It has been said that in NYC you have to wait for someone to die to get an apartment to die for, but this is a little too morbid for me. Instead of scouring the obituaries in the paper, sit down and really think about what elements you want to be surrounded by; your individual measure of livability. This will create your perfect situation for New York City Apartment Living. When making your list you need to include cost, quality, proximity to transit, safety, schools (if you have children), shopping and services, food, nightlife, diversity, green space, and health. Then categorize these necessities in importance, because of course, the cool bar down the street is nice, but if you have to walk six blocks to take the train to work, the apartment is not worth it. Also, make sure when making your list that you stay realistic in what you can actually afford. If you are a broke college student, clearly you could never afford a trendy flat in SoHo by yourself. If you must make a dream list and a reality list.
Budget your money
Living in New York City if often many people’s dream, to come and take a bite out of the big apple. But living here is very expensive. To live efficiently you need to know where to spend and where to save. When constructing your budget, my number one tip is to, take your income and minus it in the least by 2 months of a paycheck for the whole year, so that if for any reason you need a nest egg, you have one. On your budget list, you need to include the prices for rent, electric (summer and winter), groceries, eating out, transportation and laundry. Also when budgeting each subcategory of living that you try to be the most thrifty you can be, cutting coupons, finding a location with the cheapest items, and sharing when possible. Also, look out for free events around the city: at museums, art shows, walking tours, etc.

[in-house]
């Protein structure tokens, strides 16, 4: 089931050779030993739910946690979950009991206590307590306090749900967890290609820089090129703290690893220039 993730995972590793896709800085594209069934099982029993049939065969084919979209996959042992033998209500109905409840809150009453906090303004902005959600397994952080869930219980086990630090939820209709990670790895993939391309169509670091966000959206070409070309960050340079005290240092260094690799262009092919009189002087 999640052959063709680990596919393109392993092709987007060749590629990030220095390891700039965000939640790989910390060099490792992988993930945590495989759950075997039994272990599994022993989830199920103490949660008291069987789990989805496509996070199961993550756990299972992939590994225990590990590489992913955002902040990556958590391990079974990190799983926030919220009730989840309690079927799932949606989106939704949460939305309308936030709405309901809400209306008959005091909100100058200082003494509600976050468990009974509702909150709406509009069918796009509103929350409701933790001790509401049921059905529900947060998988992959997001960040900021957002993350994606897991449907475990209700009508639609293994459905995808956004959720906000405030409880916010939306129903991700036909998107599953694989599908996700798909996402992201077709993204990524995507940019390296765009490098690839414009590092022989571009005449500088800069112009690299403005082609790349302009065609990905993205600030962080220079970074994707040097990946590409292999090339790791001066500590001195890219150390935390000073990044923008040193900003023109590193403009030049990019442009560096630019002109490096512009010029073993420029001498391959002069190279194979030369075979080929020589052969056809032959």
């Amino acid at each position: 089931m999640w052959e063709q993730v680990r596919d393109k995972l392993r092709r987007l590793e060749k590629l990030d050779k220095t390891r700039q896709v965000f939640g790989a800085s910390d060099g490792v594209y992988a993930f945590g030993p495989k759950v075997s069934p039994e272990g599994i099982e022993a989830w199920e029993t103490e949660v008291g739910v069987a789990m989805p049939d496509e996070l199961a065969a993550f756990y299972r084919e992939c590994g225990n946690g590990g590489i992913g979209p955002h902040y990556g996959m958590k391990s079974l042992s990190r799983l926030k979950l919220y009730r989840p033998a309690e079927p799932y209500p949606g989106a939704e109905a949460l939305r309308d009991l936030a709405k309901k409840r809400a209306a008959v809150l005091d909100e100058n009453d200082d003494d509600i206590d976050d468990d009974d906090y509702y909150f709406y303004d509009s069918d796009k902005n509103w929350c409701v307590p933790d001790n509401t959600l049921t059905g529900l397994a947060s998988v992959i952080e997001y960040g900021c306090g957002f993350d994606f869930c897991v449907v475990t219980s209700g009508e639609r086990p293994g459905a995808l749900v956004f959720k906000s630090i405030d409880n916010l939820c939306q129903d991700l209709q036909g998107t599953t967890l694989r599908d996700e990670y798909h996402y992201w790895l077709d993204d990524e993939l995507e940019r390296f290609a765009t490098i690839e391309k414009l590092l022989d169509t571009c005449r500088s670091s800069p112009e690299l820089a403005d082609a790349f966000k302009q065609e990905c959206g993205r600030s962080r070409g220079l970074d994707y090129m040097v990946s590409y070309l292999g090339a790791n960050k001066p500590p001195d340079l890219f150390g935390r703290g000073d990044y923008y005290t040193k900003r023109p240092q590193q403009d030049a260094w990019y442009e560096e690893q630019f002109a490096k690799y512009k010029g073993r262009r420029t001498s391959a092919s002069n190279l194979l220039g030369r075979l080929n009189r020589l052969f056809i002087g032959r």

When living in New York City, living with roommates means splitting costs and making your budget bigger, and even if you are not the college-age crowd of 20 somethings, it’s now becoming more popular for adults of all ages to be seeking a roommate to split their bill with. The benefits of having a roommate or roommates financially outweigh the benefits of living alone, but when living with a roommate gets to be job-saving money you may need to rethink your living situation. When looking for a roommate, try to ask your friends for anyone they know who is looking for a roommate, but try to not have it be anyone that can cause unemployment or broken friendships; your boss’s sister or your best friend’s, hot boyfriend is off-limits. If you go the route of Craigslist make sure to first meet in a public place, make sure to discuss personal and lifestyle habits, financial contributions, cleaning duties, and interests/ hobbies.
Utilizing Your Space
When you move into a new NYC apartment you need to look at your space and determine what raw material you are working with. Don’t buy a queen size bed if your room will only fit a full. Figure out the limitations and assets that your new space has given you. You may not have a wide closet, but since it is deep you can add shelving and multiple rods to utilize the space. Once you have figured out space’s assets, choose a theme in which you want to organize and decorate your apartment to it. When picking a theme make sure you are realistic in the budget you set forth for the space and the number of knick-knacks since you want to be decorative but not cluttered. Remember also to do DIY projects when you can to save money, get a mirror at the corner thrift shop instead of from Pottery Barn.
When to Move
Your landlord is terrible, you can no longer afford your rent, your roommate moved out, you broke up with the partner you were living with, or you just need more space; you need to move out. All reasons to move out and find a new apartment can be a hassle, but if you plan ahead it doesn’t have to be. If you have to break your lease, or even if you don’t, make sure to give your landlord notice you will be leaving. Also, make a definite move-out day to tell your landlord and be moved out 2 days before, so you have time to clean and move everything. Make sure to remove everything out of your apartment, and make the proper arrangements to move furniture that is unwanted. Plan ahead to remove everything to clean the whole apartment as easily as possible, and remember to try and leave your apartment cleaner than when you moved in. If you have any damaged work with your landlord to not get charged later, but also record the condition your apartment was in on moving out to eliminate the next tenant blaming you for the hole they punched in the wall. If everything is cleaned and in good condition, you should get your deposit back, so clean with effort, maybe even hire a professional cleaning service